The advent of various consumer preferences over the past three decades has led to a proliferation of various packaging formats. These can be stick packs, where powder is placed in a single-use package with adequate moisture protection to ensure shelf life, or they can be placed in blister card presentations with a variety of backings to reduce degradation due to exposure to ultraviolet (UV) light or oxygen. In certain bottling applications, particularly of probiotic materials, new technologies exist where bottles contain internal desiccants in the lining of the bottle to preclude moisture penetration and accelerated degradation. Bottles can be made in various shapes and sizes, and consist of varied materials, from glass to high-density polyethylene (PET) bottles. The degradation curve of the active ingredients in a finished product varies due to environmental factors, such as heat, humidity, light and oxygen transfer, so the selection should be closely aligned with maintaining adequate shelf life.
Packaging equipment for tablets, soft gels or capsules can be sophisticated or elementary. High-volume production facilities often utilize slat counters or electronic vibratory feeders through sophisticated ocular electronic scanners to check for count, which is secondarily checked with finished container weight parameters, to avoid slack-fill (undercount), and to prevent legal concerns regarding package count integrity. Often desiccant packs or deodorant packs deploying silicon dioxide and activated charcoal, separately or in combination, are used in the packaging process, and while some companies elect to present these on the line of packaging with human intervention, equipment can dispense these components automatically.
Rayon or other stuffers can also be automated, and is usually present to reduce the incidence of breakage or dusting of finished products. Finally, container caps come in various sizes and shapes, and attention must be paid to considerations for tamper evidence and issues, such as iron content, which often require childproof caps to be deployed to avoid accidental poisonings of children.
If a company is involved in bulk packaging for further processing, careful detail is required to preventing product contamination, degradation or exposure to the elements and rodents.
At the end of the packaging process, lot encoding using inkjet printing on pressure-sensitive labels, on the bottom of bottles or on packages containing other doses, is required for lot traceability and to notify the consumer of shelf life considerations. It’s also common to have metal detection after the filling process. If metal is used (e.g., metal cap) in the final package, X-ray technology may be required, which is more expensive than simple metal detection.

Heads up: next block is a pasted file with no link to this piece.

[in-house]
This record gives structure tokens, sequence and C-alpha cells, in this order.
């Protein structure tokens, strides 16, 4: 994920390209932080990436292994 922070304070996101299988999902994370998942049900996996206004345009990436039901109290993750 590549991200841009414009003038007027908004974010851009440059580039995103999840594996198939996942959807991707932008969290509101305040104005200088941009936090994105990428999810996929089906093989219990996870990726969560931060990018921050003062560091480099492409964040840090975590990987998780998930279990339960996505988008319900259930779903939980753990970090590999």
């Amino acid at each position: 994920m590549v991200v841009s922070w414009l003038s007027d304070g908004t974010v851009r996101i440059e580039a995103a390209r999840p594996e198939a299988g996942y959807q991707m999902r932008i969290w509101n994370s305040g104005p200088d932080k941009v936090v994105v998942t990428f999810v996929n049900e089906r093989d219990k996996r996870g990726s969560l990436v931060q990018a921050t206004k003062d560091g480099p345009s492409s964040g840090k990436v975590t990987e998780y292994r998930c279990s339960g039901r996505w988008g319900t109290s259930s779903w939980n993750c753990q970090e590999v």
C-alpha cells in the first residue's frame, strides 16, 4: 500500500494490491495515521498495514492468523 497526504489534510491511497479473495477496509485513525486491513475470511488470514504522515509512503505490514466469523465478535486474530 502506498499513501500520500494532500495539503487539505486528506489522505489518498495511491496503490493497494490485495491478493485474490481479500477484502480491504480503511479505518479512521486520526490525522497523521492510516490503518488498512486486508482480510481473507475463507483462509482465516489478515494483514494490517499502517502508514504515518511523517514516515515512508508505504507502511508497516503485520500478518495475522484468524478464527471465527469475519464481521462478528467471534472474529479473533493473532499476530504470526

Often overlooked is the GMP requirement that scoops, sampling bags, gloves, personal gowning, shoe covers, hair and beard covers and the like need to be deployed in the handling of materials and products in the supplement industry. It is wise to initiate, document and deploy training and procedures for educating personnel on appropriate processes and equipment used in sampling, weighing, blending, sifting, granulating, compressing, encapsulating, packaging and labeling of finished products. Sanitation in all areas of product interface, including cleaning of utensils and product direct contact equipment is essential. The chance for introduction of foreign materials, including bacteria, into the product at all stages of operations needs to be calculated and addressed using a system, such as the hazard analysis control and corrective action (HACCP) protocol. Failure to document maintenance, cleaning and preventive maintenance intervals, and not initiating written procedures and insisting on QC interface in each process can lead to unfortunate, if not disastrous, outcomes. An ounce of prevention is clearly more valuable than a pound of cure in our industry.
Mark LeDoux is founder, chairman and chief executive officer of Natural Alternatives International Inc. (NAI) an organization established in 1980 with facilities in the United States and Switzerland engaged in the research, design and manufacture of nutritional supplement programs and products for multinational clients. LeDoux has been a proud member since 1980 of the Natural Products Association (NPA) based in Washington, currently serving as chairman of its Board of Directors. He is former chairman and current board member of the Council for Responsible Nutrition (CRN) based in Washington and was founding chairman of CRN-International based in Switzerland, serving currently on its board of directors. LeDoux also serves on the Nutrition Industry Association–West board of directors and is a recognized participant of the Codex Alimentarius Commission, the United Nations’ food and dietary supplement standard-setting body under joint supervision of its Food and Agriculture Organization and World Health Organization.
Mark A. LeDoux is founder, chairman and chief executive officer of Natural Alternatives International Inc. an organization established in 1980 with facilities in the U.S. and Switzerland engaged in the research, design and manufacture of nutritional supplement programs and products for multinational clients. He is a proud member and leader of many industry organizations.